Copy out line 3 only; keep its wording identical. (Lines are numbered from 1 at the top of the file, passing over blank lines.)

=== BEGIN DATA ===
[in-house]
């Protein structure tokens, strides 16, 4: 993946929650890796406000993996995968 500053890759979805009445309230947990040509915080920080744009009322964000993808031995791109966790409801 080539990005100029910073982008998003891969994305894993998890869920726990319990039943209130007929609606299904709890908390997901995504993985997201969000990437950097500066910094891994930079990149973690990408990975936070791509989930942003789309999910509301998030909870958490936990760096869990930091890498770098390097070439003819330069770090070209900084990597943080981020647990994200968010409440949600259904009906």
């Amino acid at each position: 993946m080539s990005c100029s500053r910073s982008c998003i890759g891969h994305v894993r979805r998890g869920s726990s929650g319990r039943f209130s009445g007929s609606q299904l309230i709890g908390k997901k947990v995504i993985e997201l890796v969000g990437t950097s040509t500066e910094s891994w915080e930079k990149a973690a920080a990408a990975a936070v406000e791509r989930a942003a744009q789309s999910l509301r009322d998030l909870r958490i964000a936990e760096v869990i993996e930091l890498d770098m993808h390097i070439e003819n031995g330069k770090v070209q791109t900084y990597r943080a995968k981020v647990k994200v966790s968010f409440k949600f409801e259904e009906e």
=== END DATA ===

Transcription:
């Amino acid at each position: 993946m080539s990005c100029s500053r910073s982008c998003i890759g891969h994305v894993r979805r998890g869920s726990s929650g319990r039943f209130s009445g007929s609606q299904l309230i709890g908390k997901k947990v995504i993985e997201l890796v969000g990437t950097s040509t500066e910094s891994w915080e930079k990149a973690a920080a990408a990975a936070v406000e791509r989930a942003a744009q789309s999910l509301r009322d998030l909870r958490i964000a936990e760096v869990i993996e930091l890498d770098m993808h390097i070439e003819n031995g330069k770090v070209q791109t900084y990597r943080a995968k981020v647990k994200v966790s968010f409440k949600f409801e259904e009906e």